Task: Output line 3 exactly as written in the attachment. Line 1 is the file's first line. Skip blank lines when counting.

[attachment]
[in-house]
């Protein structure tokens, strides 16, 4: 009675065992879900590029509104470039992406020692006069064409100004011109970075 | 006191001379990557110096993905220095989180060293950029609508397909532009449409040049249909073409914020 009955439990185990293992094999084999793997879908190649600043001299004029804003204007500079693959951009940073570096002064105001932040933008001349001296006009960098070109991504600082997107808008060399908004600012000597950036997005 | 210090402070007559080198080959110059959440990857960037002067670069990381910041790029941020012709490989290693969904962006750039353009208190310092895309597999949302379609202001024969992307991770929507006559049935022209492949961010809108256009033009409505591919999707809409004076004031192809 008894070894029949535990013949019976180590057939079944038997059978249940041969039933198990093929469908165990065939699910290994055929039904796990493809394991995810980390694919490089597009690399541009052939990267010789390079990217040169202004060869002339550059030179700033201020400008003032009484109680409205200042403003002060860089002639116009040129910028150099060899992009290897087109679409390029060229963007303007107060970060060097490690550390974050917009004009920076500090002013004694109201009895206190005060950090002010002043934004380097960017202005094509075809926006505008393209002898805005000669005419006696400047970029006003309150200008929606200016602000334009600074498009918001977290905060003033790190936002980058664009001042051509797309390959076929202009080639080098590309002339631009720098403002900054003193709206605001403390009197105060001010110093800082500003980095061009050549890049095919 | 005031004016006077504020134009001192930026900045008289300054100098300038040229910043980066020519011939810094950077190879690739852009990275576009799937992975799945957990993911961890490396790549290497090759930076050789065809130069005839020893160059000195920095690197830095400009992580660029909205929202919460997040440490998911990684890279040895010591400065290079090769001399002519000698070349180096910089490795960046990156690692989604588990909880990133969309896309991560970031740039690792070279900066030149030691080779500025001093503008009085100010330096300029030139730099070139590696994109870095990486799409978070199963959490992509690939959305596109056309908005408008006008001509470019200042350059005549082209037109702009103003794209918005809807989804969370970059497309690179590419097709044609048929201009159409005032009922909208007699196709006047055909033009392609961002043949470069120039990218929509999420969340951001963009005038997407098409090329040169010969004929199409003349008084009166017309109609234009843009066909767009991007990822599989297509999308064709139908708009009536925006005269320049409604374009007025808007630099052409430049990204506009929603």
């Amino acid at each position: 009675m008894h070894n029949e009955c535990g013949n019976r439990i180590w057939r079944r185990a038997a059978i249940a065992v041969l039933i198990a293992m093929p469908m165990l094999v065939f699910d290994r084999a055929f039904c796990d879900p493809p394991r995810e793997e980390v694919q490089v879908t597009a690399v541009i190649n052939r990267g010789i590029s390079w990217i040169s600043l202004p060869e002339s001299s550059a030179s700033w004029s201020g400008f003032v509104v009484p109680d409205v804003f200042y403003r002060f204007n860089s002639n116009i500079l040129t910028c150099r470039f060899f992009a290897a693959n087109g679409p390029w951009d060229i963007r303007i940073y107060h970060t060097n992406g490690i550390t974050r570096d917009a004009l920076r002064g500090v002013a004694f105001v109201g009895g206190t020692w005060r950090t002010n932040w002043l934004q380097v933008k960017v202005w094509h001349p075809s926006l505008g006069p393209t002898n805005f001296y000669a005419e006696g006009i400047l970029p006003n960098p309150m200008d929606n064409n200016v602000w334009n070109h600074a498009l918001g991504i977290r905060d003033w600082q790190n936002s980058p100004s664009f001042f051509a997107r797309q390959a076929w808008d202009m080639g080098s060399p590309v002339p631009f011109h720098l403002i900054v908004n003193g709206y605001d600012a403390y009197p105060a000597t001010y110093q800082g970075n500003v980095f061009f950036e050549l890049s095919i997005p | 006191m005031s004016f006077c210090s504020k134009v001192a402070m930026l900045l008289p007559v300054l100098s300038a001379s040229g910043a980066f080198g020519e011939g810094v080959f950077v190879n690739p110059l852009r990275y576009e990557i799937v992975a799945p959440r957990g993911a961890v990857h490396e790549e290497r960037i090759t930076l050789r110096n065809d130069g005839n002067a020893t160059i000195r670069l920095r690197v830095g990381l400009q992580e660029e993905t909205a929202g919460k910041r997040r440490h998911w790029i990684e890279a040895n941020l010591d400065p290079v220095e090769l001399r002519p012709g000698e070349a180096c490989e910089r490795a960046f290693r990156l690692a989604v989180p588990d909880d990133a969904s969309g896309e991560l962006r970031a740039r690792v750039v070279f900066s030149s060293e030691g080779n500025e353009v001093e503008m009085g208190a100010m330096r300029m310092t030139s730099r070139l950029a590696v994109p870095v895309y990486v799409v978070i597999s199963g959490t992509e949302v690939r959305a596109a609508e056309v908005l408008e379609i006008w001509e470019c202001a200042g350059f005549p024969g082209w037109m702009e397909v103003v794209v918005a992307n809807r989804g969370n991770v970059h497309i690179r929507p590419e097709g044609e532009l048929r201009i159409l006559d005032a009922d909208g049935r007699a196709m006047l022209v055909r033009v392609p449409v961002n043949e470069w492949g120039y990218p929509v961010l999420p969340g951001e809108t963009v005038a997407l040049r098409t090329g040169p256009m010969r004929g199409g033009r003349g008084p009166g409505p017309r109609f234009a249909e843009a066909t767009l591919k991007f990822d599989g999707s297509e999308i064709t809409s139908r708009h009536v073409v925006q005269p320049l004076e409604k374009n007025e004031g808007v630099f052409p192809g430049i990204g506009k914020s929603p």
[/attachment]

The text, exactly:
């Amino acid at each position: 009675m008894h070894n029949e009955c535990g013949n019976r439990i180590w057939r079944r185990a038997a059978i249940a065992v041969l039933i198990a293992m093929p469908m165990l094999v065939f699910d290994r084999a055929f039904c796990d879900p493809p394991r995810e793997e980390v694919q490089v879908t597009a690399v541009i190649n052939r990267g010789i590029s390079w990217i040169s600043l202004p060869e002339s001299s550059a030179s700033w004029s201020g400008f003032v509104v009484p109680d409205v804003f200042y403003r002060f204007n860089s002639n116009i500079l040129t910028c150099r470039f060899f992009a290897a693959n087109g679409p390029w951009d060229i963007r303007i940073y107060h970060t060097n992406g490690i550390t974050r570096d917009a004009l920076r002064g500090v002013a004694f105001v109201g009895g206190t020692w005060r950090t002010n932040w002043l934004q380097v933008k960017v202005w094509h001349p075809s926006l505008g006069p393209t002898n805005f001296y000669a005419e006696g006009i400047l970029p006003n960098p309150m200008d929606n064409n200016v602000w334009n070109h600074a498009l918001g991504i977290r905060d003033w600082q790190n936002s980058p100004s664009f001042f051509a997107r797309q390959a076929w808008d202009m080639g080098s060399p590309v002339p631009f011109h720098l403002i900054v908004n003193g709206y605001d600012a403390y009197p105060a000597t001010y110093q800082g970075n500003v980095f061009f950036e050549l890049s095919i997005p | 006191m005031s004016f006077c210090s504020k134009v001192a402070m930026l900045l008289p007559v300054l100098s300038a001379s040229g910043a980066f080198g020519e011939g810094v080959f950077v190879n690739p110059l852009r990275y576009e990557i799937v992975a799945p959440r957990g993911a961890v990857h490396e790549e290497r960037i090759t930076l050789r110096n065809d130069g005839n002067a020893t160059i000195r670069l920095r690197v830095g990381l400009q992580e660029e993905t909205a929202g919460k910041r997040r440490h998911w790029i990684e890279a040895n941020l010591d400065p290079v220095e090769l001399r002519p012709g000698e070349a180096c490989e910089r490795a960046f290693r990156l690692a989604v989180p588990d909880d990133a969904s969309g896309e991560l962006r970031a740039r690792v750039v070279f900066s030149s060293e030691g080779n500025e353009v001093e503008m009085g208190a100010m330096r300029m310092t030139s730099r070139l950029a590696v994109p870095v895309y990486v799409v978070i597999s199963g959490t992509e949302v690939r959305a596109a609508e056309v908005l408008e379609i006008w001509e470019c202001a200042g350059f005549p024969g082209w037109m702009e397909v103003v794209v918005a992307n809807r989804g969370n991770v970059h497309i690179r929507p590419e097709g044609e532009l048929r201009i159409l006559d005032a009922d909208g049935r007699a196709m006047l022209v055909r033009v392609p449409v961002n043949e470069w492949g120039y990218p929509v961010l999420p969340g951001e809108t963009v005038a997407l040049r098409t090329g040169p256009m010969r004929g199409g033009r003349g008084p009166g409505p017309r109609f234009a249909e843009a066909t767009l591919k991007f990822d599989g999707s297509e999308i064709t809409s139908r708009h009536v073409v925006q005269p320049l004076e409604k374009n007025e004031g808007v630099f052409p192809g430049i990204g506009k914020s929603p």